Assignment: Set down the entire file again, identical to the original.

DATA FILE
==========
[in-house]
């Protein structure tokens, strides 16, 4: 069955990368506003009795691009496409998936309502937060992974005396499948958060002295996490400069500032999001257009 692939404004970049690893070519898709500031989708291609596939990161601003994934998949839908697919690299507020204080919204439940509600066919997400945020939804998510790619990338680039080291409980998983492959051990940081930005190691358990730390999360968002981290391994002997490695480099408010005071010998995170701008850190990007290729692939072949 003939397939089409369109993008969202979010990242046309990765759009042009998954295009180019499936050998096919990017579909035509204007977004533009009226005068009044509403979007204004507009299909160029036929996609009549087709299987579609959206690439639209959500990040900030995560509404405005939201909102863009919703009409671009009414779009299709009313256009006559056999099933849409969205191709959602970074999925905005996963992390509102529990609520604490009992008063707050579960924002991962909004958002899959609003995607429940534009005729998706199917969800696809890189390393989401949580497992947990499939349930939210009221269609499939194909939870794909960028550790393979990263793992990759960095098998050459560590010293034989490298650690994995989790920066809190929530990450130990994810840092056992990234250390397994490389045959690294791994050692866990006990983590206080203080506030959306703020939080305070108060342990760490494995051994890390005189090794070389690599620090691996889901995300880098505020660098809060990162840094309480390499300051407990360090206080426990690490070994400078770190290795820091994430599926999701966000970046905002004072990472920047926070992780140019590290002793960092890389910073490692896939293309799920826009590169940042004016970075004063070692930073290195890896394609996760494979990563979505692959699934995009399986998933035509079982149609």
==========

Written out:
[in-house]
């Protein structure tokens, strides 16, 4: 069955990368506003009795691009496409998936309502937060992974005396499948958060002295996490400069500032999001257009 692939404004970049690893070519898709500031989708291609596939990161601003994934998949839908697919690299507020204080919204439940509600066919997400945020939804998510790619990338680039080291409980998983492959051990940081930005190691358990730390999360968002981290391994002997490695480099408010005071010998995170701008850190990007290729692939072949 003939397939089409369109993008969202979010990242046309990765759009042009998954295009180019499936050998096919990017579909035509204007977004533009009226005068009044509403979007204004507009299909160029036929996609009549087709299987579609959206690439639209959500990040900030995560509404405005939201909102863009919703009409671009009414779009299709009313256009006559056999099933849409969205191709959602970074999925905005996963992390509102529990609520604490009992008063707050579960924002991962909004958002899959609003995607429940534009005729998706199917969800696809890189390393989401949580497992947990499939349930939210009221269609499939194909939870794909960028550790393979990263793992990759960095098998050459560590010293034989490298650690994995989790920066809190929530990450130990994810840092056992990234250390397994490389045959690294791994050692866990006990983590206080203080506030959306703020939080305070108060342990760490494995051994890390005189090794070389690599620090691996889901995300880098505020660098809060990162840094309480390499300051407990360090206080426990690490070994400078770190290795820091994430599926999701966000970046905002004072990472920047926070992780140019590290002793960092890389910073490692896939293309799920826009590169940042004016970075004063070692930073290195890896394609996760494979990563979505692959699934995009399986998933035509079982149609």